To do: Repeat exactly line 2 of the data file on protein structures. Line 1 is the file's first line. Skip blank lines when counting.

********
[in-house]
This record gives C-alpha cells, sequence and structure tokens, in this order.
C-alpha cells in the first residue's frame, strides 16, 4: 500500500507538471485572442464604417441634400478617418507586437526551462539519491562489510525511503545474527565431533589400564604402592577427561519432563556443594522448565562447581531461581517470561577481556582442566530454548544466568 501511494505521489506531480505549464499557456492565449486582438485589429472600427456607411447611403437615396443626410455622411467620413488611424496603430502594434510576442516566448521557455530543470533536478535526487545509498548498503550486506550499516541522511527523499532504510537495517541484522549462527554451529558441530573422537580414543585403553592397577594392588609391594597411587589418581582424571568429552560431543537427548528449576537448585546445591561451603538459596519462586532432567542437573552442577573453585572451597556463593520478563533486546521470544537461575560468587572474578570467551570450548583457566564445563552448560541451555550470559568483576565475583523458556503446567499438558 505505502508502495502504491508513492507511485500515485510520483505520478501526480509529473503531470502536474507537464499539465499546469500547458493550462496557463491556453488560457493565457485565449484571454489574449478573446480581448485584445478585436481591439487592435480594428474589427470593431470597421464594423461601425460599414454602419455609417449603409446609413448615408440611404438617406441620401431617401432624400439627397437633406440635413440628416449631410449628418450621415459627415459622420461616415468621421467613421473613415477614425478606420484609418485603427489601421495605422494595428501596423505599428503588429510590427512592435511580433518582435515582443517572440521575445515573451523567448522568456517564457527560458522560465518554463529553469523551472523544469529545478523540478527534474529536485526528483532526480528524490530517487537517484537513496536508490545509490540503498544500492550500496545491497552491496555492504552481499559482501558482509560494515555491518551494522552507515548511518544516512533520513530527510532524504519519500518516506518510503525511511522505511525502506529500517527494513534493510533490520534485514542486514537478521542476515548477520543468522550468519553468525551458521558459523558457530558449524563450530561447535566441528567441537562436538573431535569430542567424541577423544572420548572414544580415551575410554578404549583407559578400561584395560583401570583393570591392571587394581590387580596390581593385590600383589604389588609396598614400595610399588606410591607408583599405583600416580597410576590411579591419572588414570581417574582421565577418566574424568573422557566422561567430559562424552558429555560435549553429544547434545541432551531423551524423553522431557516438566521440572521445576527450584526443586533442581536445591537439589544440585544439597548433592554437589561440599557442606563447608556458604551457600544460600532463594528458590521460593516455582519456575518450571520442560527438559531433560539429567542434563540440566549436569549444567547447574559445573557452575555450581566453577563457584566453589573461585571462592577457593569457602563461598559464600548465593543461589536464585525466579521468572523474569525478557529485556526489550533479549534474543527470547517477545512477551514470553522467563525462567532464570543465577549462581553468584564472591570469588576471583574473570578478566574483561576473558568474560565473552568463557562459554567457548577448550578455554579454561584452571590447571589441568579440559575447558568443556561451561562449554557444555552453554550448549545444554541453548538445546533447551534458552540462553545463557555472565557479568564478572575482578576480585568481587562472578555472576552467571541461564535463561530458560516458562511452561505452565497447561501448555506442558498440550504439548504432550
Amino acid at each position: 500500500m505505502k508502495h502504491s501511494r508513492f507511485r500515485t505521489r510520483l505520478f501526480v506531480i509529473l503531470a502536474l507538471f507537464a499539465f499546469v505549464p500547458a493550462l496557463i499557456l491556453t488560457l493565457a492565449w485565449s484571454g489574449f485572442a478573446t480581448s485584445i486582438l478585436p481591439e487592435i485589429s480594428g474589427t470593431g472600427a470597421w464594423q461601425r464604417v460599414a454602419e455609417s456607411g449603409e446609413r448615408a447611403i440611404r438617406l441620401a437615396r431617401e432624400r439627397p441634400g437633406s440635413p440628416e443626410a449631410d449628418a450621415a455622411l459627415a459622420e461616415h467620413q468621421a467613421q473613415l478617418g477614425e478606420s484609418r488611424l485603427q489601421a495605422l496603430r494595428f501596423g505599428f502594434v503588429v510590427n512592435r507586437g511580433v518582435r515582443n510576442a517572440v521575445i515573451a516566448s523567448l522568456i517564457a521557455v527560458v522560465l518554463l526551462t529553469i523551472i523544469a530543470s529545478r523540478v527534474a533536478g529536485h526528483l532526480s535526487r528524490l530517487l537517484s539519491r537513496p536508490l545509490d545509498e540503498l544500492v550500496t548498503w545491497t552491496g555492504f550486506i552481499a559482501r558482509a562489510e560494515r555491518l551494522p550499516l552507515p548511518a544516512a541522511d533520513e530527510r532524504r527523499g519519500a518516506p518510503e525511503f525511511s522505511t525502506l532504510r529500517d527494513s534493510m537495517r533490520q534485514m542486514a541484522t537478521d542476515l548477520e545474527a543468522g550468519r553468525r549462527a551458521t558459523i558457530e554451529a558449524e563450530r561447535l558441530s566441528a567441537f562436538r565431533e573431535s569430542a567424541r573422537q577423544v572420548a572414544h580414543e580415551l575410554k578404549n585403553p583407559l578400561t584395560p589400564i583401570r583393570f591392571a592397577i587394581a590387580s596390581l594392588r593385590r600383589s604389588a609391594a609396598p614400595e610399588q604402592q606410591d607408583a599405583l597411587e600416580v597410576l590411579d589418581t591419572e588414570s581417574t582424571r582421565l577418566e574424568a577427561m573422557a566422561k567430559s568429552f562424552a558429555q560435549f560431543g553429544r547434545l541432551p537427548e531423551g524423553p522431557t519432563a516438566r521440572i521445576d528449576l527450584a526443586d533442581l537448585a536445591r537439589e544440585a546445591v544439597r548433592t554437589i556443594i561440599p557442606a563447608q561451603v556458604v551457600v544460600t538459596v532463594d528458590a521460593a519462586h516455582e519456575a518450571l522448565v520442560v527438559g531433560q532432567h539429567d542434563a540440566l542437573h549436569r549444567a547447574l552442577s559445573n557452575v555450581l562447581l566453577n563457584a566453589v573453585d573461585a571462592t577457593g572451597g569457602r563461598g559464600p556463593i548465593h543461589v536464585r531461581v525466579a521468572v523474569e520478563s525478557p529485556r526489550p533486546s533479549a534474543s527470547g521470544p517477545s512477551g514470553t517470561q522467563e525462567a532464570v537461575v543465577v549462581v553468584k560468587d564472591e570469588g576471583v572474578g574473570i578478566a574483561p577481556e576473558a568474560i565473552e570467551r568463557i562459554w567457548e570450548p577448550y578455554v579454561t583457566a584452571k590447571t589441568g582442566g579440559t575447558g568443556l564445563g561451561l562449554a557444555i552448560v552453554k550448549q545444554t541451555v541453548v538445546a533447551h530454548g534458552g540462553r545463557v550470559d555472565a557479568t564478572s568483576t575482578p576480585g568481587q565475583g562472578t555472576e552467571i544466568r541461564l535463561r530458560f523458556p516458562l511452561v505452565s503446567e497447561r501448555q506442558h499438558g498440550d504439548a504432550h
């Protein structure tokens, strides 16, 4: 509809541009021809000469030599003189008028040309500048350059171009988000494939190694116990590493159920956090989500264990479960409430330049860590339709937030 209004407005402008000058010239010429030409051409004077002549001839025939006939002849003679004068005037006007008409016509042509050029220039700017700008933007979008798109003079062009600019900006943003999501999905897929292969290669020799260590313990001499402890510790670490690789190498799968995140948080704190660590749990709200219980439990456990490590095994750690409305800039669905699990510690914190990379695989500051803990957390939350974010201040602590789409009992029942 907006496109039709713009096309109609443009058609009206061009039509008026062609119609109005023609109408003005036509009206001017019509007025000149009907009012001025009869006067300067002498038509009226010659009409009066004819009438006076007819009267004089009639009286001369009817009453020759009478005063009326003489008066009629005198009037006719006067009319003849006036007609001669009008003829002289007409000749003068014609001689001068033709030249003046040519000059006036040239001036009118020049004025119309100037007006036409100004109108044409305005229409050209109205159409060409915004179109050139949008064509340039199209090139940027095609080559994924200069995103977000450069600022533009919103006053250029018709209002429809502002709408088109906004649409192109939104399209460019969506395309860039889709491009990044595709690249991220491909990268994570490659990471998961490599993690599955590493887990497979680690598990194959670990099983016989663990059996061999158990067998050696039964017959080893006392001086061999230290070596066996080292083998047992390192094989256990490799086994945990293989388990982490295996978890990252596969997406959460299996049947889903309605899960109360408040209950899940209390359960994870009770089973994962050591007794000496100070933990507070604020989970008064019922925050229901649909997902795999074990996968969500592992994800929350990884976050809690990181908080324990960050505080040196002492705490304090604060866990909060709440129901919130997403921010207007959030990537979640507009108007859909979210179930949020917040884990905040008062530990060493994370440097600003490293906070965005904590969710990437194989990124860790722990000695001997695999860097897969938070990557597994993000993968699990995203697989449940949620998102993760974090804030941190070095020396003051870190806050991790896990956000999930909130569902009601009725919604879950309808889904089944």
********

This record gives C-alpha cells, sequence and structure tokens, in this order.